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Old December 29 2013, 11:03 AM   #46
MacLeod
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Location: Great Britain
Re: RIP the Canadian penny

RoJoHen wrote: View Post
MacLeod wrote: View Post
You do know you can buy machines that count coins. And I work in industry that deals with moneym and how is counting hundreds of coins any different to counting hundreds of notes?
Well, because currently I do it by hand. We don't have a machine for counting money.

I'm picturing the number of $1 bills that I count on a regular basis as a pile of coins, and suddenly I feel like I'm buried in a mountain of silver.

How many dollar coins can you even fit in a standard cash register? There are times when I have $200-300 in singles in my drawer. I feel like my drawer would overflow.
Well it depends on the size of the compartment(s). Yet retailers manage in countries where the 1.00 coin has replaced the 1.00 note.

Someone earlier mentioned mens wallets not being designed for coins, so what you could find happening. Instead of saying getone 5.00 and three 3.00 notes, you get one 10.00 note. Which means you give out two 2.00 coins.
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Old December 29 2013, 11:24 AM   #47
RoJoHen
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Re: RIP the Canadian penny

Timewalker wrote: View Post
Good grief, it's not like it's a mountain of them!
It is. It is absolutely a mountain. It's like the dwarf kingdom from the Hobbit. I don't want to have to fight off a dragon every time I cash out my drawer.

Keep in mind, I am opposed to all coins. They end up in jars around my house or on the floor of my car. I don't actually use them for anything, and more than anything they just make a mess.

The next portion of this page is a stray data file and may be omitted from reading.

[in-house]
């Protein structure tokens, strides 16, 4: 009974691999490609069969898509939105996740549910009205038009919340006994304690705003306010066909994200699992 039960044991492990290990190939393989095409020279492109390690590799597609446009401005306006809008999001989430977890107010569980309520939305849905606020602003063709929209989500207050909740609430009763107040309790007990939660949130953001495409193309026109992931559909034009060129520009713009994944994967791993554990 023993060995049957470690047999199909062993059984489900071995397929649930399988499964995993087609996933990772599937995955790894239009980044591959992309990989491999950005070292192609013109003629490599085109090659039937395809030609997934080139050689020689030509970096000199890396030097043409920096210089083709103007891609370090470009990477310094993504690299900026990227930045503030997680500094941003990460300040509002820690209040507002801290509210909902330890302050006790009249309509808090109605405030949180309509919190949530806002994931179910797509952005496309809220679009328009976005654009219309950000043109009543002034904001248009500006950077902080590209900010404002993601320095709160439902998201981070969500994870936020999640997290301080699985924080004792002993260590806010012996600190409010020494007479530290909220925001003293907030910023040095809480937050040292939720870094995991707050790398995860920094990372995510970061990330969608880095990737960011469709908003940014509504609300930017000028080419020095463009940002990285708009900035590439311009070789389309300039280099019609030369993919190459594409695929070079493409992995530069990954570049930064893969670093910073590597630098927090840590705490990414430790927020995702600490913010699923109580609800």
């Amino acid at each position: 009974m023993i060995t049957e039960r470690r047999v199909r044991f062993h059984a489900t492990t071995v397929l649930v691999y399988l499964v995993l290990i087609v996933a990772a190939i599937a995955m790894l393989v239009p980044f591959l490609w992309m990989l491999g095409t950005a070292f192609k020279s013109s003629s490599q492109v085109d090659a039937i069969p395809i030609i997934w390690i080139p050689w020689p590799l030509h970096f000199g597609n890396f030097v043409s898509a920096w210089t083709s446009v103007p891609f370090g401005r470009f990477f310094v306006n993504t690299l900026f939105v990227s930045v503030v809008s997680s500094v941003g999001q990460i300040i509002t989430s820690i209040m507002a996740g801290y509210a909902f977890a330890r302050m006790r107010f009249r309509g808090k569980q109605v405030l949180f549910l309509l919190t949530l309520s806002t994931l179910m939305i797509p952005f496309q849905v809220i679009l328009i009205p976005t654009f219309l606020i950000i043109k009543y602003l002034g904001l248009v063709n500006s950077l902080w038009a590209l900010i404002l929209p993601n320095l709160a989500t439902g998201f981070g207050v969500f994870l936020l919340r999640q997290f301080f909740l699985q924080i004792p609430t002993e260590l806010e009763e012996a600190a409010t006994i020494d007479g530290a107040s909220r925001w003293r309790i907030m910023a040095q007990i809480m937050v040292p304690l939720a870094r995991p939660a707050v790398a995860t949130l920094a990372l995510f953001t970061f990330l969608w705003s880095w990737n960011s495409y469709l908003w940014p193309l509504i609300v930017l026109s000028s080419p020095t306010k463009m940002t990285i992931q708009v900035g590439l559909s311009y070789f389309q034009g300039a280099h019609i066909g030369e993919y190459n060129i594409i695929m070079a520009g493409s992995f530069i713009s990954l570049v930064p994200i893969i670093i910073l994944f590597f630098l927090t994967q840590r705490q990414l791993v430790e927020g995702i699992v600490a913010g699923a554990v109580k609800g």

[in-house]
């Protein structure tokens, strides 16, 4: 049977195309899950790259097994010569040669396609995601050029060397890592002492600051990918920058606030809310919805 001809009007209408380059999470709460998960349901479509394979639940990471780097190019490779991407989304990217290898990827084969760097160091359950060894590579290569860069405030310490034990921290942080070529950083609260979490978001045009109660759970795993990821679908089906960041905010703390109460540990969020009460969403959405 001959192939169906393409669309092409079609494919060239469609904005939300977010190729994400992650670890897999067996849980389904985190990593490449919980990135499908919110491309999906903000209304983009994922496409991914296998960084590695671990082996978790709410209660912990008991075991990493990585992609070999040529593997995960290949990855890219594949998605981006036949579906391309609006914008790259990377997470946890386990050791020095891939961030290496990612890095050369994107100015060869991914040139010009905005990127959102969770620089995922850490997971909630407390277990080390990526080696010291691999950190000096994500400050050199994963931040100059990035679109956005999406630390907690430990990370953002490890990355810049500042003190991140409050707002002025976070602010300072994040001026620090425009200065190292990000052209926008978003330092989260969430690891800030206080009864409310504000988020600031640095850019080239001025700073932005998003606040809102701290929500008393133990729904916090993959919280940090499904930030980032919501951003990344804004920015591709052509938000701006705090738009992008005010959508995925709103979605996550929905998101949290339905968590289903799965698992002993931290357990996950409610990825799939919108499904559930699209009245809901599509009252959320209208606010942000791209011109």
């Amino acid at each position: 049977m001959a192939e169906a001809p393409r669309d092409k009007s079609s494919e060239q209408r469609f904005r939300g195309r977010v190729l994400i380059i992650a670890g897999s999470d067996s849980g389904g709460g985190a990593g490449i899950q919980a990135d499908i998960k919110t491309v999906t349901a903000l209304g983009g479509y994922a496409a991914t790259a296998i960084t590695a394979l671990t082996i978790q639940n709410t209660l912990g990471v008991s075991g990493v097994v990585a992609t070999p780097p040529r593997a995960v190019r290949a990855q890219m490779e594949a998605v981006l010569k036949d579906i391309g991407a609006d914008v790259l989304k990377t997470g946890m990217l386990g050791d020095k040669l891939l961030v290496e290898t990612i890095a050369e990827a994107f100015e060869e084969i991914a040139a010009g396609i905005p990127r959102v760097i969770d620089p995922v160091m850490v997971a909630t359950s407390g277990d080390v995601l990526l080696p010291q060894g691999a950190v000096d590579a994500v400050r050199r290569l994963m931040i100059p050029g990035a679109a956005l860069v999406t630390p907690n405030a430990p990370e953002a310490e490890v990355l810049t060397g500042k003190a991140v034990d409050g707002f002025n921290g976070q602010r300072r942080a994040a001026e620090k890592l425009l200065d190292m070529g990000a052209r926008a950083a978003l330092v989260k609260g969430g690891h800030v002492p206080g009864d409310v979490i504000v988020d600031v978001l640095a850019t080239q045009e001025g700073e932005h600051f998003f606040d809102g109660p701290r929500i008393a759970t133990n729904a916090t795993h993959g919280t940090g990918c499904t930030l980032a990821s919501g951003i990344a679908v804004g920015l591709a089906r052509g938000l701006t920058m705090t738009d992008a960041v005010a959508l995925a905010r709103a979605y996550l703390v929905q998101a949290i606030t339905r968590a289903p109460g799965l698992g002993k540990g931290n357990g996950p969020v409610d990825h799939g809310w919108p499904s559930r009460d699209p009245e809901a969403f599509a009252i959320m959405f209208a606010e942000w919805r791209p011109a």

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Old December 29 2013, 11:53 AM   #48
Timewalker
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Re: RIP the Canadian penny

I'll admit that I don't use my nickels or dimes much. A dime makes a handy emergency screwdriver, though, which is why I make sure to always have one around.

Loonies and toonies end up getting used in vending machines and parking meters. They often get tossed in charity cans, and they're crucial for apartment washing machines that don't work on tokens or electronic cards.
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Old December 29 2013, 05:37 PM   #49
Marc
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Re: RIP the Canadian penny

RobertVA wrote: View Post

Sales tax tables, even in electronic form, would probably be adjusted by the aplicable level of government to make the register total after taxes an even multiple of $0.05

I suspect many retailers will experience some reluctance to pricing merchandise at even multiples of a dollar. They are too fond of their illusion that customers think $9.99 is significantly cheaper than $10.00. Many of those $x.99 prices will drop to $x.95 until the retailers find it necessary to raise them another $0.50 or even $1.00.

Not really.

The rounding rules are generall well defined. A price of $x.99 would round up to the nearest whole dollar, x3 would round upto x5, x2 would round down to x0.

Timewalker wrote: View Post

Loonies and toonies end up getting used in vending machines and parking meters. They often get tossed in charity cans, and they're crucial for apartment washing machines that don't work on tokens or electronic cards.
don't drive or use vending machines that much but for me washing machines and bus fares are the big coin uses.

Laundry I need loonies and quarters for, bus fare takes any but it's damn tedious and slows things down if you have to drop 25 dimes in the machine (plus you're required to have exact fare)
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Old December 29 2013, 09:37 PM   #50